The judgment of the court below, overruling a general demurrer to the petition and sustaining a general demurrer to the answer, was not error for any reason assigned.
Norman Joshua Stewart brought this suit against the First National Bank of Brunswick, Lloyd Spencer Horton, and Mrs. C. N. Martin, seeking to require the executor of the will of Mrs. Valeria Hill Stewart to make a conveyance to him of the residue of his wife's estate. The petition was in two counts. Only count 1 is here involved, and the sole question presented concerns the effect of the following provision in the will of Valeria Hill Stewart: "All the rest and residue and remainder of my property, real, personal or mixed, of whatever kind and character and wheresoever situated, whether now owned or hereafter acquired, and including any lapsed legacy or devise of personalty or realty, I give, devise and bequeath to my trustee, hereinafter named, and to her successor in trust, in fee simple, but only as trustee as herein specified and provided, and upon the trust hereinafter named, to wit: My trustee shall hold, control and administer said properties for the use and benefit, support, education and maintenance of Lloyd Spencer Horton, Jr., born October 26, 1927, and Carol Olive Horton, born May 12, 1931, the minor children of my sister Olive Horton, until the younger of said children shall reach the age of twenty-one (21) years."
When the testatrix died, both children named in the above-quoted provision of the will of Valeria Hill Stewart were over 21 years of age. No provision was made in the will as to the remainder interest, if any, after the children became 21 years of age.
The court below overruled a general demurrer to count 1 of the petition, and sustained a general demurrer to the answer to count 1 of the petition, in effect holding that the petitioner was entitled to have the property in question conveyed to him. The exception here is to that judgment.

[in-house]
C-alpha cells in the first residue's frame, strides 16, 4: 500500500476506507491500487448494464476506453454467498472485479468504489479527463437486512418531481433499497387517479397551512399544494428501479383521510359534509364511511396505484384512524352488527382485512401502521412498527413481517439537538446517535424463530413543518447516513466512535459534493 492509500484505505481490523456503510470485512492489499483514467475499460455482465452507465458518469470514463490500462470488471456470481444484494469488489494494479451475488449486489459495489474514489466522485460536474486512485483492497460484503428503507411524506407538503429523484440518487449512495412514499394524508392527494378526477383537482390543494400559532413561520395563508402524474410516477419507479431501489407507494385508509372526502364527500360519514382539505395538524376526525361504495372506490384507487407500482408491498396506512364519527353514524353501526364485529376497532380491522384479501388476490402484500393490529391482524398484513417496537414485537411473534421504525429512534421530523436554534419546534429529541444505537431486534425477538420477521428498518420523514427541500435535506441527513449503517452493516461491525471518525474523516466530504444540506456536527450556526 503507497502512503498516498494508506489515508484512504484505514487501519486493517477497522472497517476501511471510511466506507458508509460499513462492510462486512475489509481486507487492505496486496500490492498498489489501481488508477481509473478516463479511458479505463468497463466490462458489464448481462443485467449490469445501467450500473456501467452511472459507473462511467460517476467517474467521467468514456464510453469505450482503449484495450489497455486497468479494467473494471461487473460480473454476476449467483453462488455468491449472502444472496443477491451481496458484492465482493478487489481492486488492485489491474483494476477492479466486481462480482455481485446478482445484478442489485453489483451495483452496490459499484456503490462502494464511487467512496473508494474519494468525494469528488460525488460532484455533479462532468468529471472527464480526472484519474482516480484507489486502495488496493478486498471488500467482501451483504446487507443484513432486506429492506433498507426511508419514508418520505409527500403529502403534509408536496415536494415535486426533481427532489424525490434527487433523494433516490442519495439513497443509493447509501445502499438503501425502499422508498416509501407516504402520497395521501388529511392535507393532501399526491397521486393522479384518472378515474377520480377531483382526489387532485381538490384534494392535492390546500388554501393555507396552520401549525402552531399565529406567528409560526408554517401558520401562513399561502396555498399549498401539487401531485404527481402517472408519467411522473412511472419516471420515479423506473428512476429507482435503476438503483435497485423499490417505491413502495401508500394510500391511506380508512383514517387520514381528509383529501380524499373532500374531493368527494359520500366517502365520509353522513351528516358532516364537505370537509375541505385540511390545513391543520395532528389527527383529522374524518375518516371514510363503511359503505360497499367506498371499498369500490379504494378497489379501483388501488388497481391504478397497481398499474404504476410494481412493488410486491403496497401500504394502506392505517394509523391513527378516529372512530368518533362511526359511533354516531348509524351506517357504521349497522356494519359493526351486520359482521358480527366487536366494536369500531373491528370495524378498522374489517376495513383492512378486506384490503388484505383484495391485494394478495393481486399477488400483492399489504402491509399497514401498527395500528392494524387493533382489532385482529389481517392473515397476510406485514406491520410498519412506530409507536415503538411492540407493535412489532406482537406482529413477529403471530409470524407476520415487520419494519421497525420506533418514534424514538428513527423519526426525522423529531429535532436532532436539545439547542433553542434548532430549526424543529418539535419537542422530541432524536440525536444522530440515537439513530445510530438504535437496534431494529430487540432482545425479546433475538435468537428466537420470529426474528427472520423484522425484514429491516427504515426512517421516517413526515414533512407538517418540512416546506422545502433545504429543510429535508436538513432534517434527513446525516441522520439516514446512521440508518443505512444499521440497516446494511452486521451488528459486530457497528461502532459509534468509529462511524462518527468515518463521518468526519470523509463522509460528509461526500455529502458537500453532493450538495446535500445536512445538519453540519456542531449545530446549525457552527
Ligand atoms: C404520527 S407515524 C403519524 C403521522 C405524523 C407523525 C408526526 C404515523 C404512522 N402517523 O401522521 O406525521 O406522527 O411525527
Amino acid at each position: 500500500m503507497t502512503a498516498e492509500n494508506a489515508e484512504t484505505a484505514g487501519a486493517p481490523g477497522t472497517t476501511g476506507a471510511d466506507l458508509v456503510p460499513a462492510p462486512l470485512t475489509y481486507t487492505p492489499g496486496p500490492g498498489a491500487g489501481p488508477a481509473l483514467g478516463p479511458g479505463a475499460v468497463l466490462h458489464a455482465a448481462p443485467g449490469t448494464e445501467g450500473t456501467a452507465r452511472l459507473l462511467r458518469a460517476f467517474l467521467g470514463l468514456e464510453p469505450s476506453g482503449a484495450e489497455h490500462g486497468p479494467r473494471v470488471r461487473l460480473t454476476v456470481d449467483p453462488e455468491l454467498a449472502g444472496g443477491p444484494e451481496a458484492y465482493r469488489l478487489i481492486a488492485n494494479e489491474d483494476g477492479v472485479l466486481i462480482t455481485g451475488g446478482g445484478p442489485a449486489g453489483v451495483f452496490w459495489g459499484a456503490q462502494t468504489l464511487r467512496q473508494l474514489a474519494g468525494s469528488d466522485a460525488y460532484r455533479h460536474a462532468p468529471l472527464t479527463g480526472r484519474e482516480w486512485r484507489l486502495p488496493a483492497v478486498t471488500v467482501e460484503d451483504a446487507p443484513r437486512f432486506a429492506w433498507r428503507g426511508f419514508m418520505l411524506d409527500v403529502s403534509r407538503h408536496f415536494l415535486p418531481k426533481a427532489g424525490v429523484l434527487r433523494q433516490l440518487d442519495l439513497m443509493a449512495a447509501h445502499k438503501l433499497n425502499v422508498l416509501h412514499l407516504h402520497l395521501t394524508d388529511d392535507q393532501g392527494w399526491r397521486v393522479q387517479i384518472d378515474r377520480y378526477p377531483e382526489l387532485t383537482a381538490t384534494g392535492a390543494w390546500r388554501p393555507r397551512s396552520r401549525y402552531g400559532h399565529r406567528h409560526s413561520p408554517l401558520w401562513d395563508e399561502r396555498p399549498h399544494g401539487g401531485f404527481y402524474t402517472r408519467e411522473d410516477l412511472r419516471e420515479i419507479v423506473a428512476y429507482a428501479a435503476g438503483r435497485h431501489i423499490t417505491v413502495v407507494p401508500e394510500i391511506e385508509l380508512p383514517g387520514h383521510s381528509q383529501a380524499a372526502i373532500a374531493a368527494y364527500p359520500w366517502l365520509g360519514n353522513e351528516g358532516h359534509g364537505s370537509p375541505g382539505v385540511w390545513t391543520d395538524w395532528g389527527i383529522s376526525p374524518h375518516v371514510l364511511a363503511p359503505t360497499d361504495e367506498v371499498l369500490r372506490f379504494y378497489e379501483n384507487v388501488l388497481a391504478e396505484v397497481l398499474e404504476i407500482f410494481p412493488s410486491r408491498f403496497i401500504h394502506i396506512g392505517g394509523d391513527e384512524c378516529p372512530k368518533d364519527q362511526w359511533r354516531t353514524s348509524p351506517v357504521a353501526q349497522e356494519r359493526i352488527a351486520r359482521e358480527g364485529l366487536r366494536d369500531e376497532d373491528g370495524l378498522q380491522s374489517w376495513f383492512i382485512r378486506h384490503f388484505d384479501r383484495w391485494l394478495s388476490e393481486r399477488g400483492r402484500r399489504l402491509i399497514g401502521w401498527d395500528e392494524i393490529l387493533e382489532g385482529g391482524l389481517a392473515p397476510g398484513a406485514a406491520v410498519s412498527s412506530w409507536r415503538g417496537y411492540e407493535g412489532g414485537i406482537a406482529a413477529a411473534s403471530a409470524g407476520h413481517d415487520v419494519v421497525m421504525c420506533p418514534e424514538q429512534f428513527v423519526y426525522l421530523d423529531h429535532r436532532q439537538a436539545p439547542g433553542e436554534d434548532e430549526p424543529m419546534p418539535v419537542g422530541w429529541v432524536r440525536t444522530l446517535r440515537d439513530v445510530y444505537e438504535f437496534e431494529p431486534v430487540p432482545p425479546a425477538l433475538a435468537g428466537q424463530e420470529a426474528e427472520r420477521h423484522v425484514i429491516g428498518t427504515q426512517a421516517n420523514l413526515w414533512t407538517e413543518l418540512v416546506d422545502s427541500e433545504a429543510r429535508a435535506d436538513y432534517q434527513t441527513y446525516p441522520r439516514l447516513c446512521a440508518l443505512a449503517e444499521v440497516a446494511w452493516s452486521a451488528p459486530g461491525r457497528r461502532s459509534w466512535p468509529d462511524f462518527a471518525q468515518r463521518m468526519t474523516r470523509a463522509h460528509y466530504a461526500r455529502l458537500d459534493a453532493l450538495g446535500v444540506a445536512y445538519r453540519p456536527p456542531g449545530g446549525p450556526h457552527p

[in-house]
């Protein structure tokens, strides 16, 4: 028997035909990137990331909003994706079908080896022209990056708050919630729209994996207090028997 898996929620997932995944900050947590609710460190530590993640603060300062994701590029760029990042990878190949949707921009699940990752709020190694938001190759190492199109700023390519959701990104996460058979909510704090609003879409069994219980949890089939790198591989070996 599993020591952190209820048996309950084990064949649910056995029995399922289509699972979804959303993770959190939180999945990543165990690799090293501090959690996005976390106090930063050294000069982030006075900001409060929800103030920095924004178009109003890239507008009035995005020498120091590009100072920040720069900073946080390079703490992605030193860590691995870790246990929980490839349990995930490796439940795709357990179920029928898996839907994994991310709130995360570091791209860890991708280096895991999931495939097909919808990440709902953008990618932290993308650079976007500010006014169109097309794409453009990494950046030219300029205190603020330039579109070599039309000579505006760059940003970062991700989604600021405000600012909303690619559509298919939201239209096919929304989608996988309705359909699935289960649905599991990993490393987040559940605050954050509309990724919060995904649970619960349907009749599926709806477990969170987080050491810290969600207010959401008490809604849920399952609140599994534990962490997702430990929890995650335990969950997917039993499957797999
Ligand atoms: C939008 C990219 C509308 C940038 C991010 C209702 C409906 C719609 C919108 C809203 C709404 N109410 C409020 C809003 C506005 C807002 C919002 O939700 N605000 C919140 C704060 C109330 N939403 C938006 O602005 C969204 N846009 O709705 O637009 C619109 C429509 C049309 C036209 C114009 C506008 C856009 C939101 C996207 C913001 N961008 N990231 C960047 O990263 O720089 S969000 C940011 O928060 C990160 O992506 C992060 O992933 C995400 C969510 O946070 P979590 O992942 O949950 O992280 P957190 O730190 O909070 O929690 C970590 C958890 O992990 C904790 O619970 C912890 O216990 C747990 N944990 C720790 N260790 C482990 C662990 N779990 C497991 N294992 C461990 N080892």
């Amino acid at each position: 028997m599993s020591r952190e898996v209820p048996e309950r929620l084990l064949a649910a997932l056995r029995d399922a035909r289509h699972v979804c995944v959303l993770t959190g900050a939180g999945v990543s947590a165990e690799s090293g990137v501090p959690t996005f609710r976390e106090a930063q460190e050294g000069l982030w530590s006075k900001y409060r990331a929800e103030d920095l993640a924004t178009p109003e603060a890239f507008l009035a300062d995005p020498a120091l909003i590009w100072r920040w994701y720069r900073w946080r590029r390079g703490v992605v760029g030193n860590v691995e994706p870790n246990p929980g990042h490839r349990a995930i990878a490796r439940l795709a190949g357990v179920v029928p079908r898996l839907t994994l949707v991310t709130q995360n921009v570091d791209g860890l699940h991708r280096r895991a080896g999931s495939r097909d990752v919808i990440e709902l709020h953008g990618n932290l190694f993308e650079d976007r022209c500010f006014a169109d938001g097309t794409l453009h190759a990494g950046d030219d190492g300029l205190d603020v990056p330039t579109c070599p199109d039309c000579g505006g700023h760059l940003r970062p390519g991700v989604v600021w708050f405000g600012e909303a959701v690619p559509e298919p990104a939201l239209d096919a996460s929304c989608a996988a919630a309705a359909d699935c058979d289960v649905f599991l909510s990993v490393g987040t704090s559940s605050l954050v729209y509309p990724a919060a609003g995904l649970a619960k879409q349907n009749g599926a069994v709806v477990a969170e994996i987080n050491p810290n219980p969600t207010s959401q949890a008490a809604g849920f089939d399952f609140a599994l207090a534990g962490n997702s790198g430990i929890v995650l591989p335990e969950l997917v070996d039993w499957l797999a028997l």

The question presented here for decision is whether, under the provisions of the will of Valeria Hill Stewart, set out in the statement of facts, the two named persons were vested with a fee-simple interest upon the death of Valeria Hill Stewart, or whether there was a resulting trust to the heirs of the testatrix. The plaintiffs in error spend much time and argument on the question of distinguishing between executed and executory trusts and on classifying this trust as one or the other, and also cite many cases dealing with the proposition that a gift of the income from property without limitation as to time amounts to a gift of the property itself. We recognize these as sound principles of law, but, in the view we take of this case, neither of these questions is involved. The question is, rather, whether there was ever any trust in the instant case at all. With reference to this question, we find that there was no trust and that no trust ever arose under the provisions of the will above quoted.
Until the death of the testatrix, her will was wholly without effect. The provisions of the will in question clearly provide a trust upon the death of the testatrix for the use and benefit of the named persons until the youngest reaches 21 years of age only. However, when the testatrix died, those named were already over 21 years of age, and the time for terminating the trust had already passed. The purpose of the trust had ceased to exist, and there were no persons who were entitled to the benefits of the trust. Code 108-106 provides: "(4) Where a trust is expressly created, but no uses are declared, or are ineffectually declared, or extend only to a part of the estate, or fail from any cause, a resulting trust is implied for the benefit of the grantor or testator or his heirs." This Code section is applicable and controlling in the instant case. Clearly a trust was expressly created. The uses declared were for the use and benefit of named persons until they reached 21 years of age. When the will became effective, these persons were more than 21 years of age. The uses then entirely failed, and under the provisions of the Code section above quoted, a resulting trust arose for the benefit of the heirs at law of the testatrix. Butler v. Citizens & So. Nat. Bank, 211 Ga. 414
(86 S. E. 2d 520).
It follows, therefore, the judgment of the court below was not error for any reason assigned.
Judgment affirmed. All the Justices concur.